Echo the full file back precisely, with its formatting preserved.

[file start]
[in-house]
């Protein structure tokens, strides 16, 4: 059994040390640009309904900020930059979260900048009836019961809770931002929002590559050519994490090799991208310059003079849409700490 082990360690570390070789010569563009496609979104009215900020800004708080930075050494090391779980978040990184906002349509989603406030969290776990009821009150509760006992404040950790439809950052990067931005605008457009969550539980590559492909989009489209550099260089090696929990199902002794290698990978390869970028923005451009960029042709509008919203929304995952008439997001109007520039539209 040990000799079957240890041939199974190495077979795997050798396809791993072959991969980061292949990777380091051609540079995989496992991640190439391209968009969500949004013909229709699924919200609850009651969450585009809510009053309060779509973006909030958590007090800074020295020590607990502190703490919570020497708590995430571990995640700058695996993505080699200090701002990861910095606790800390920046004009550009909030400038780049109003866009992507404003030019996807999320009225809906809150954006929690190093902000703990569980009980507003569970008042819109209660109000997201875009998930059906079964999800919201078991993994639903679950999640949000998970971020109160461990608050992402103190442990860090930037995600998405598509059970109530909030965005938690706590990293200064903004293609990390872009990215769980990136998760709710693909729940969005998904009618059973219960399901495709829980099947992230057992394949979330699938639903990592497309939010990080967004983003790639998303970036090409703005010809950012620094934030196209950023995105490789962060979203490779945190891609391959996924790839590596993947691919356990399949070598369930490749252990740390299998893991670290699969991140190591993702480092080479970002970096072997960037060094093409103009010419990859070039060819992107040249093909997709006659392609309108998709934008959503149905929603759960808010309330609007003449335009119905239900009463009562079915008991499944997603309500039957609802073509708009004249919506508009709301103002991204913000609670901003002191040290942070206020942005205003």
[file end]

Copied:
[in-house]
């Protein structure tokens, strides 16, 4: 059994040390640009309904900020930059979260900048009836019961809770931002929002590559050519994490090799991208310059003079849409700490 082990360690570390070789010569563009496609979104009215900020800004708080930075050494090391779980978040990184906002349509989603406030969290776990009821009150509760006992404040950790439809950052990067931005605008457009969550539980590559492909989009489209550099260089090696929990199902002794290698990978390869970028923005451009960029042709509008919203929304995952008439997001109007520039539209 040990000799079957240890041939199974190495077979795997050798396809791993072959991969980061292949990777380091051609540079995989496992991640190439391209968009969500949004013909229709699924919200609850009651969450585009809510009053309060779509973006909030958590007090800074020295020590607990502190703490919570020497708590995430571990995640700058695996993505080699200090701002990861910095606790800390920046004009550009909030400038780049109003866009992507404003030019996807999320009225809906809150954006929690190093902000703990569980009980507003569970008042819109209660109000997201875009998930059906079964999800919201078991993994639903679950999640949000998970971020109160461990608050992402103190442990860090930037995600998405598509059970109530909030965005938690706590990293200064903004293609990390872009990215769980990136998760709710693909729940969005998904009618059973219960399901495709829980099947992230057992394949979330699938639903990592497309939010990080967004983003790639998303970036090409703005010809950012620094934030196209950023995105490789962060979203490779945190891609391959996924790839590596993947691919356990399949070598369930490749252990740390299998893991670290699969991140190591993702480092080479970002970096072997960037060094093409103009010419990859070039060819992107040249093909997709006659392609309108998709934008959503149905929603759960808010309330609007003449335009119905239900009463009562079915008991499944997603309500039957609802073509708009004249919506508009709301103002991204913000609670901003002191040290942070206020942005205003």